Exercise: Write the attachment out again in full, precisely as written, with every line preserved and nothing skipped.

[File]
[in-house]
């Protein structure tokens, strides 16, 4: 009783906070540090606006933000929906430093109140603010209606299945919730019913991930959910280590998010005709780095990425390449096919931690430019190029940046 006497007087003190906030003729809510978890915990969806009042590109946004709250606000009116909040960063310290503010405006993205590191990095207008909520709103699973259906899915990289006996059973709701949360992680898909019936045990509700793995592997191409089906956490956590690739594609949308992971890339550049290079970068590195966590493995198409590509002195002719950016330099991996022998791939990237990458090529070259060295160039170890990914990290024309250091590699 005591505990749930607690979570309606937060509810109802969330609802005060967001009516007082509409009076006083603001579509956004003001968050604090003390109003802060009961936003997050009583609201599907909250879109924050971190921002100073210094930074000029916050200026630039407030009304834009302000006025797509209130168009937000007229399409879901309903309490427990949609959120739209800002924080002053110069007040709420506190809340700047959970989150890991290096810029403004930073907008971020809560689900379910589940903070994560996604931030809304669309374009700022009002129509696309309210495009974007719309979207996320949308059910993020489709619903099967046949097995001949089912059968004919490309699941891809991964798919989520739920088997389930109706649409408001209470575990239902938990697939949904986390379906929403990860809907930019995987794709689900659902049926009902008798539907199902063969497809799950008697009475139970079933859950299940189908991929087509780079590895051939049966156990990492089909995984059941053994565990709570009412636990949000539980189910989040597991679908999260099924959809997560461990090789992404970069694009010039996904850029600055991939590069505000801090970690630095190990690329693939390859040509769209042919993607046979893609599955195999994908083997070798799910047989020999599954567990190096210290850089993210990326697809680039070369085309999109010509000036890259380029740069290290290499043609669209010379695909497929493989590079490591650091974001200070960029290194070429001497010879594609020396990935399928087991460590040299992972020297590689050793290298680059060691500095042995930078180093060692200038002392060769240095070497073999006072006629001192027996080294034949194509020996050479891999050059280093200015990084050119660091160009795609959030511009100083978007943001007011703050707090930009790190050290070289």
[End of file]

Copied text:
[in-house]
């Protein structure tokens, strides 16, 4: 009783906070540090606006933000929906430093109140603010209606299945919730019913991930959910280590998010005709780095990425390449096919931690430019190029940046 006497007087003190906030003729809510978890915990969806009042590109946004709250606000009116909040960063310290503010405006993205590191990095207008909520709103699973259906899915990289006996059973709701949360992680898909019936045990509700793995592997191409089906956490956590690739594609949308992971890339550049290079970068590195966590493995198409590509002195002719950016330099991996022998791939990237990458090529070259060295160039170890990914990290024309250091590699 005591505990749930607690979570309606937060509810109802969330609802005060967001009516007082509409009076006083603001579509956004003001968050604090003390109003802060009961936003997050009583609201599907909250879109924050971190921002100073210094930074000029916050200026630039407030009304834009302000006025797509209130168009937000007229399409879901309903309490427990949609959120739209800002924080002053110069007040709420506190809340700047959970989150890991290096810029403004930073907008971020809560689900379910589940903070994560996604931030809304669309374009700022009002129509696309309210495009974007719309979207996320949308059910993020489709619903099967046949097995001949089912059968004919490309699941891809991964798919989520739920088997389930109706649409408001209470575990239902938990697939949904986390379906929403990860809907930019995987794709689900659902049926009902008798539907199902063969497809799950008697009475139970079933859950299940189908991929087509780079590895051939049966156990990492089909995984059941053994565990709570009412636990949000539980189910989040597991679908999260099924959809997560461990090789992404970069694009010039996904850029600055991939590069505000801090970690630095190990690329693939390859040509769209042919993607046979893609599955195999994908083997070798799910047989020999599954567990190096210290850089993210990326697809680039070369085309999109010509000036890259380029740069290290290499043609669209010379695909497929493989590079490591650091974001200070960029290194070429001497010879594609020396990935399928087991460590040299992972020297590689050793290298680059060691500095042995930078180093060692200038002392060769240095070497073999006072006629001192027996080294034949194509020996050479891999050059280093200015990084050119660091160009795609959030511009100083978007943001007011703050707090930009790190050290070289």